Career Decisions

A student recently sent me an email asking some valuable career questions. Here is a summary of her questions as well as my responses:

I am having a hard time distinguishing the differences between:
-Web Designer
-Web Master
-Web Programmer and
-Web Developer

A web designer normally does the layout, color, font, graphic stuff of a web site.
A web programmer or web developer writes the code that makes a web page happen. For example, a designer might design how a form is laid out and then give this idea (often as a PhotoShop or Illustrator file) to the programmer. The programmer than writes the code to make the form work when the user clicks on the submit button: saving data to a table, sending information as an email, creating and displaying a web page telling the user that something happened. (The web designer will probably dictate what that user-feedback web page will look like).

CSS (Cascading Style Sheets) is used by web designers and PHP or ASP.NET (languages that run on a web server) are used by web programmers.

Based on these descriptions you can see that often a person can be both a web designer and web programmer. However, with larger web sites and organizations these two areas become more distinct and have people with different skills doing the particular jobs. Designers are usually more artistic and programmers are generally more technical and detail oriented. A designer’s work is seen and most often a programmers work is “behind the curtain”.

A Web Master is more of a job description. Most web masters design and programming the web site or manage the designers and programmers that do the work. Who ever is in charge of the web site is normally considered the web master.

Skill sets for web designers include PhotoShop, DreamWeaver, InDesign, and Illustrator. Also a good sense of layout and design, psychology, and a strong understanding of human interfaces are important.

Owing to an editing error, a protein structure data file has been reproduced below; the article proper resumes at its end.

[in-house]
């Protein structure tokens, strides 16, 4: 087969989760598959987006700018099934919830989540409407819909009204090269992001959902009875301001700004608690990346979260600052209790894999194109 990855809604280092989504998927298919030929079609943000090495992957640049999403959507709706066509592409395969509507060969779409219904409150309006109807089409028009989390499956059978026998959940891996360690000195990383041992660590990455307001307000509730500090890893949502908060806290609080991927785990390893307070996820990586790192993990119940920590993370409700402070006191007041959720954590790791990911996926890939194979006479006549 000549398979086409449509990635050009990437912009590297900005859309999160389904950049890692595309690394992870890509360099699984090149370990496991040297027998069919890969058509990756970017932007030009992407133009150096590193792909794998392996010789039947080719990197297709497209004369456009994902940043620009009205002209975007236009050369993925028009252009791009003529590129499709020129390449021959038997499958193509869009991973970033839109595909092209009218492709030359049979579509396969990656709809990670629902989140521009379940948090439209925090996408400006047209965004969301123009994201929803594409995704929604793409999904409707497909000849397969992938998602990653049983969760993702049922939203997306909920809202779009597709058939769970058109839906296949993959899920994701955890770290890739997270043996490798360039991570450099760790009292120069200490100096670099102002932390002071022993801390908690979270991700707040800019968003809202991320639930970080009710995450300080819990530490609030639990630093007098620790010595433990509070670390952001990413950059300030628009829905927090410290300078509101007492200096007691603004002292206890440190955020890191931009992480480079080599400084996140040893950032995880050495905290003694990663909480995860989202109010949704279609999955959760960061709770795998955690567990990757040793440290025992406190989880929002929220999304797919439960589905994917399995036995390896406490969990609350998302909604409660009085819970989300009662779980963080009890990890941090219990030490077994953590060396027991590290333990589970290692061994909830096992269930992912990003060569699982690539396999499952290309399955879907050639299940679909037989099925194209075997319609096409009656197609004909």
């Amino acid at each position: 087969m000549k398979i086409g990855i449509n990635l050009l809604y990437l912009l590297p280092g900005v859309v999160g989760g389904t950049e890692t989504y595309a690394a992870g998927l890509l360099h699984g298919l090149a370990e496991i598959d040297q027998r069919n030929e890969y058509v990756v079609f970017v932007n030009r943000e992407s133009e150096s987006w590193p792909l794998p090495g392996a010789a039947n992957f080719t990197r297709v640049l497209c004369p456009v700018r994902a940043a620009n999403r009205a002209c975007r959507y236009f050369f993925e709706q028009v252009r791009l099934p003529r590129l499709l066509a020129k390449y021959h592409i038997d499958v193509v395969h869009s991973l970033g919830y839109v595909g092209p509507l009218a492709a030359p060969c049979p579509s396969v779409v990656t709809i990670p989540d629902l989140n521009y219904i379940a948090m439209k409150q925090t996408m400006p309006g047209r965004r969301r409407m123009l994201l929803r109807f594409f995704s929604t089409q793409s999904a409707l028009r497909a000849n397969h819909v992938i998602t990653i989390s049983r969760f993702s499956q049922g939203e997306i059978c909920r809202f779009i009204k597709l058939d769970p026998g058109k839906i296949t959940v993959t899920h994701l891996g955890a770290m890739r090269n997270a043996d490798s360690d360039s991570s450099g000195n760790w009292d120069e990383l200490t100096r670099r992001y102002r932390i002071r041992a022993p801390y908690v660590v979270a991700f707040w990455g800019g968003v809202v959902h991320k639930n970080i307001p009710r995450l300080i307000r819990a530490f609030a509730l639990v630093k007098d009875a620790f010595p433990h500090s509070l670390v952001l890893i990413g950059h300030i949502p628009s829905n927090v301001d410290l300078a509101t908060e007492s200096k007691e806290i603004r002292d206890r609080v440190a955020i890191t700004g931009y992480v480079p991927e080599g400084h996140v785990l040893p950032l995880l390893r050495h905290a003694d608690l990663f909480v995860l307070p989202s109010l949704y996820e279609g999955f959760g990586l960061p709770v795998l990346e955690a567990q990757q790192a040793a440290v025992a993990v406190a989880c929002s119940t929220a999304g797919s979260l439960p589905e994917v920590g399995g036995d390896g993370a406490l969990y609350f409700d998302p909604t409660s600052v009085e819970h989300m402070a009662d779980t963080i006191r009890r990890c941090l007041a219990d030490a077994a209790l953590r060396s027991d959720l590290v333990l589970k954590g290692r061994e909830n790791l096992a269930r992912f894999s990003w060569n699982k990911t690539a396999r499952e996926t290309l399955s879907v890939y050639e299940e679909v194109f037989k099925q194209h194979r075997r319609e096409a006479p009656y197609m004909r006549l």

Skill sets for web programmers include PHP, ASP.NET, XML, Java, XHTML/CSS, Flex, DreamWeaver, Eclipse and/or Visual Studio, Linux. Understanding programming logic, database design, programming frameworks like WordPress and/or Drupal, and client/server relationships are all important skill areas.

Whenever I look into getting an actual degree in this field, basically all I can find is a Bachelor of Science in Computer Science, which seems to be more technically focused on the hard-core computer science than I am necessarily interested in. However, I would like to be as marketable as possible, so I would be willing to work toward such a degree if necessary.

For computer degrees there are general two main types. An Computer Systems (CS) degree focuses more on theory and how to design operating systems. How a computer work, how a chip parses through language statements, and how data can be stored as a structure. Some courses normally include things such as Finite Automata theory, Compiler design, and Computer architecture.

An Information System (IS) or Information Technology (IT) degree normally deals with more practical uses such as computer support, programming, and using operating systems (instead of writing them).

CS degrees generally require higher math skills such as calculus more math than an IS or IT degree.

It is my feeling in today’s market that employers just want folks that know how to design and code. You already have a bachelor’s degree so a programming diploma from SCC is more than enough credentials, especially with a good portfolio like you are working on. That experience is the valuable piece. I know of several people that are doing well after having completed the Web Programming Certificate although the Programming Degree will give you a better overall coverage in the industry. From an employer’s point-of-view it isn’t so much what degree you have. Instead they want to be certain that you have excellent problem solving skills (you do), excellent communication skills (you do), and a good basic knowledge of design and programming (you do).